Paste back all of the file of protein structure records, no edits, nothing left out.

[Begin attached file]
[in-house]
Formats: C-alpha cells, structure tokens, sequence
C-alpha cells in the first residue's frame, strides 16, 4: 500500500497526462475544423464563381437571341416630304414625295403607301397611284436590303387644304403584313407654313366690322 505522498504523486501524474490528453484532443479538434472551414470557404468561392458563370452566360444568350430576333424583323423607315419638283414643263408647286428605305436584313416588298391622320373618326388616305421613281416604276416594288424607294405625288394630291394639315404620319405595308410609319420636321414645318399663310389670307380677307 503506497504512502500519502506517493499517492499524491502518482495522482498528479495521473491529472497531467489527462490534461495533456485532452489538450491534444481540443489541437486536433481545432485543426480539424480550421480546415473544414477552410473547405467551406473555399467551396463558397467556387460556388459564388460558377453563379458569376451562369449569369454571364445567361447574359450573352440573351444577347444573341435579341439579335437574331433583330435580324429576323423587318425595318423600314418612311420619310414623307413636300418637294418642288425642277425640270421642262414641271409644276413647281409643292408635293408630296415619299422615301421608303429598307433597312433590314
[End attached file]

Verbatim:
[in-house]
Formats: C-alpha cells, structure tokens, sequence
C-alpha cells in the first residue's frame, strides 16, 4: 500500500497526462475544423464563381437571341416630304414625295403607301397611284436590303387644304403584313407654313366690322 505522498504523486501524474490528453484532443479538434472551414470557404468561392458563370452566360444568350430576333424583323423607315419638283414643263408647286428605305436584313416588298391622320373618326388616305421613281416604276416594288424607294405625288394630291394639315404620319405595308410609319420636321414645318399663310389670307380677307 503506497504512502500519502506517493499517492499524491502518482495522482498528479495521473491529472497531467489527462490534461495533456485532452489538450491534444481540443489541437486536433481545432485543426480539424480550421480546415473544414477552410473547405467551406473555399467551396463558397467556387460556388459564388460558377453563379458569376451562369449569369454571364445567361447574359450573352440573351444577347444573341435579341439579335437574331433583330435580324429576323423587318425595318423600314418612311420619310414623307413636300418637294418642288425642277425640270421642262414641271409644276413647281409643292408635293408630296415619299422615301421608303429598307433597312433590314